Posted 12 months ago
Yep … pre-1900 photographers needed a little assistance to figure out how to make good pictures; and it wasn’t all that easy. There were an amazing variety of devices and methods to measure light from the early 1880s on. Here are two brass examples in my collection.
On the left is Decoudin’s visual meter (patented 1887) with its original cardboard box. It was placed against a view camera’s focusing screen. While under a dark cloth, the photographer turned a center knob until three small holes in an oval slot appeared to disappear while a larger hole remained visible, etc. An exposure table is then referenced in the reverse side and the camera's shutter and other mechanics adjusted.
Watkin’s Standard Meter of 1890 is a nicely machined tubular body with lots of levers and scales – very cool looking. It has a compartment in one end to hold a roll of sensitive paper that is exposed through a hole in an end cap. The time it took for the paper to darken is compared to a sample. Elapsed time is then measured by swinging another end cap attached to a chain; which is designed as a one-second pendulum. Exposure calculation involved manipulating the adjustable levers and scales. In all honesty, I’ve yet to figure out how this works.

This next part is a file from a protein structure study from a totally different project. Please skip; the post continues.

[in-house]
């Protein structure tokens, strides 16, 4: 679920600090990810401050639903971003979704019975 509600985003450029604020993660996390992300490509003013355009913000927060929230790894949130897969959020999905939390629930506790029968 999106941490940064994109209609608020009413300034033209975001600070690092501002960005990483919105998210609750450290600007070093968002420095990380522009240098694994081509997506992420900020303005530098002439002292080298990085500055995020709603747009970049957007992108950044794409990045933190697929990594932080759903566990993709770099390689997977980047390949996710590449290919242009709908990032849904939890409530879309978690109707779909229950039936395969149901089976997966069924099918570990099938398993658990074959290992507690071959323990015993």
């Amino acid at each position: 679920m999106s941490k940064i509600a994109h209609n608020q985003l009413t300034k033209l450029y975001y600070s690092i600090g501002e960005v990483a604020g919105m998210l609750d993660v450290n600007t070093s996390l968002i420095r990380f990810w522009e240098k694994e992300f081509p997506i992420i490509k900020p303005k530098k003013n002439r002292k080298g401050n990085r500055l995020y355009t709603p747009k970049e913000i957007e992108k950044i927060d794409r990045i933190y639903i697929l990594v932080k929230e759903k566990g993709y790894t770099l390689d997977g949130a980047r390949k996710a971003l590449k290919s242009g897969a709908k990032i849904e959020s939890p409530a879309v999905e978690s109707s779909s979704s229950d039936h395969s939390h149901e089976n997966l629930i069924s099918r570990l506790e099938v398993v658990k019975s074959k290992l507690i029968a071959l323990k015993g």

Although I like antique equipment and my first 35mm cameras were completely manual, it sure is nice that today’s cameras automatically adjust themselves!